|Yesterday she fell asleep during tummy time, and then I fell asleep snuggling her. Check out my under-eye bags!|
I felt like sharing that post, because guess what? Becoming a parent can be hard, and there's no shame in that. Sometimes, it's hard for five minutes; sometimes, two hours; sometimes, three months, as I'm told by friends who had colicky infants. It's different for everyone, and it's just a fact of life. Whatever length of time, it will pass, but it's okay for parents to say aloud that it's hard and exhausting and frustrating. I'm not afraid to be honest about that. Everyone shows their best selves on the internet for myriad reasons, but ultimately, someone's "best" isn't the same as "real," you know? I do not have postpartum depression, not that that would be shameful, but if I did, it sure would be nice to know/read that someone else is feeling defeated, too, even if just for a day. Without a support system in Memphis, the UPS delivery guy is our only visitor, so that makes this time a little isolating too.
Have you seen the movie About Time? I highly recommend it. (It was directed by Richard Curtis, the director of Love Actually. Both have that "life is so much more than we see in the moment," "feel good" quality.) Tim, the main character, closes the film with: "I just try to live every day as if I've deliberately come back to this one day, to enjoy it, as if it was the full final day of my extraordinary, ordinary life." Beautiful, right?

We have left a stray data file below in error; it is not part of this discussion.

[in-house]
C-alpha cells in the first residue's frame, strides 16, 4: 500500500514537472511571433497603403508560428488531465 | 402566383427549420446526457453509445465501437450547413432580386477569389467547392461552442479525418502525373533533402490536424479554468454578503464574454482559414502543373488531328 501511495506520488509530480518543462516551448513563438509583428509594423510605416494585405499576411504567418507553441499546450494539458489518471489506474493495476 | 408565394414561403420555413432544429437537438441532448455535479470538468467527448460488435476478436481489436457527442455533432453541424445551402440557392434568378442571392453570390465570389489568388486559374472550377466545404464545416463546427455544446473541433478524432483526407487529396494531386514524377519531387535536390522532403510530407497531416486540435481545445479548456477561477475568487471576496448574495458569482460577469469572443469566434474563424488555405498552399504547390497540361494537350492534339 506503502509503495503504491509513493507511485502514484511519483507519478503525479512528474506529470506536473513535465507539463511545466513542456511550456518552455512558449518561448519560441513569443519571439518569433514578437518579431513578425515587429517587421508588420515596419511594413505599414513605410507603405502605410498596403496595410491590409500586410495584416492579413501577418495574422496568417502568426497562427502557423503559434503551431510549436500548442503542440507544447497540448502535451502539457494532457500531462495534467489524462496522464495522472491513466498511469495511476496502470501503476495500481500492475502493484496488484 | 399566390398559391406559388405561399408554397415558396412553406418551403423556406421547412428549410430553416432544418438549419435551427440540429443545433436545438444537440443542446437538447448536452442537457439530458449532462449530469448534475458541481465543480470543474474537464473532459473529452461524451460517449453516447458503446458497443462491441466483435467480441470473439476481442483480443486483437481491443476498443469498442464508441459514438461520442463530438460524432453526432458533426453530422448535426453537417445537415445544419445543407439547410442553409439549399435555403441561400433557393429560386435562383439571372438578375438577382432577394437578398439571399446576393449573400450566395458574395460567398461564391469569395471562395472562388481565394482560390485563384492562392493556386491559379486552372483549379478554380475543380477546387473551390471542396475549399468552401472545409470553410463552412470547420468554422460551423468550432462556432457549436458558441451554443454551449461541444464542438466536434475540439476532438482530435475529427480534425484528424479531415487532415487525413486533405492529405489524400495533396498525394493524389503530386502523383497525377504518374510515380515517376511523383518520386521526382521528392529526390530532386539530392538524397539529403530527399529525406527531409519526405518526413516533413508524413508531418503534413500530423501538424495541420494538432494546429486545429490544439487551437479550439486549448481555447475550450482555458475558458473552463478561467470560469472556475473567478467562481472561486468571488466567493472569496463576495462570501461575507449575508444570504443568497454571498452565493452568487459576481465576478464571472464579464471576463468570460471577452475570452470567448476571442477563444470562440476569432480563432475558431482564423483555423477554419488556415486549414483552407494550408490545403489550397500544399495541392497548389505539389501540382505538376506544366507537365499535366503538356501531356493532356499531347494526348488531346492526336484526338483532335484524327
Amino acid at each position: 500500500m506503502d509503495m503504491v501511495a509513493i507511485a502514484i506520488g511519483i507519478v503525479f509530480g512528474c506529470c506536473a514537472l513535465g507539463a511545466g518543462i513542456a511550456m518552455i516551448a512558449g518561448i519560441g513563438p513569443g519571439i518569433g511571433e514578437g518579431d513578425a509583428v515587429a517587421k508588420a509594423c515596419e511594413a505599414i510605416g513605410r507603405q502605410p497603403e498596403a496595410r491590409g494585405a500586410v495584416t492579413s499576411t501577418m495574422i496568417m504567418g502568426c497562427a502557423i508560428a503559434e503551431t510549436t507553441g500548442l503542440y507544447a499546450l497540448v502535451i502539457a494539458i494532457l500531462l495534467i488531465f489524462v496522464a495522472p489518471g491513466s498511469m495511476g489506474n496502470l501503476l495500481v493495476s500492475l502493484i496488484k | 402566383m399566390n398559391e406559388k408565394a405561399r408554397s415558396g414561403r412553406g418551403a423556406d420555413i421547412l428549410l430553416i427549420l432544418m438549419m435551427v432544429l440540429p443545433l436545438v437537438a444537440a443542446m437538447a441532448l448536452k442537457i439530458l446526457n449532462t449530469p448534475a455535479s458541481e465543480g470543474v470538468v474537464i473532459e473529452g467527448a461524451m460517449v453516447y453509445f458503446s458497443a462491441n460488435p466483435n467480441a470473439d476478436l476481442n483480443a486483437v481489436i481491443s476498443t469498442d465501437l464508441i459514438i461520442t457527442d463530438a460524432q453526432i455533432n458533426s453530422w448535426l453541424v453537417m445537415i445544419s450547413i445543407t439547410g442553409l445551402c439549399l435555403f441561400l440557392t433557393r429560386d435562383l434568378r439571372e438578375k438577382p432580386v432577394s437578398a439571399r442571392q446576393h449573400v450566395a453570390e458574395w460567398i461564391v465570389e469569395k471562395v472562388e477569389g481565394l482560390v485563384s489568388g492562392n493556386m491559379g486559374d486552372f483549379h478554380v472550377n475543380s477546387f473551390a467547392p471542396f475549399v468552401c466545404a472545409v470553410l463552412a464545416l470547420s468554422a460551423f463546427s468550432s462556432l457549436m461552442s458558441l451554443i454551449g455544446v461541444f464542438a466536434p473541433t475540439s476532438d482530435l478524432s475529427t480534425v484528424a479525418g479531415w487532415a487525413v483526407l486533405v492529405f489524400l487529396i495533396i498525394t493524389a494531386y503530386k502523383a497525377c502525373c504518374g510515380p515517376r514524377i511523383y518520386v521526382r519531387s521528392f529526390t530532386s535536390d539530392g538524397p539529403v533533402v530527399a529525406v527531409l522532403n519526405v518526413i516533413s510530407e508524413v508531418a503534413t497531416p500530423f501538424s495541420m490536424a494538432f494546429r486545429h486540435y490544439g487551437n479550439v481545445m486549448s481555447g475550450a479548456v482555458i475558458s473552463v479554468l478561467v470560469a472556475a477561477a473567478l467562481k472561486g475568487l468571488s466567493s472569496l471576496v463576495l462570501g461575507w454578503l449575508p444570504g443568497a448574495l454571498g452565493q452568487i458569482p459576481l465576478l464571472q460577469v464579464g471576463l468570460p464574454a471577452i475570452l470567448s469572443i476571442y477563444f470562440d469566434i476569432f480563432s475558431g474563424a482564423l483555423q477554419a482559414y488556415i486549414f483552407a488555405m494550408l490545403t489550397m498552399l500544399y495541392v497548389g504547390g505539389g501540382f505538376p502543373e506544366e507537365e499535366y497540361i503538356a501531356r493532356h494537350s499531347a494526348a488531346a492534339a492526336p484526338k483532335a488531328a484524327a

We're trying the five S's from The Happiest Baby on the Block, giving her daily probiotic drops, giving her fresh air and sunshine, loving on her ever-growing self constantly, and just plain ol' accepting that things are what they are today -- and that tomorrow is a new day.
Another good cure for the exhaustion? Writing her birth story. Nothing fills me with more accomplishment, joy, and wonder than reliving her birth and the several hours that followed. Story to come soon!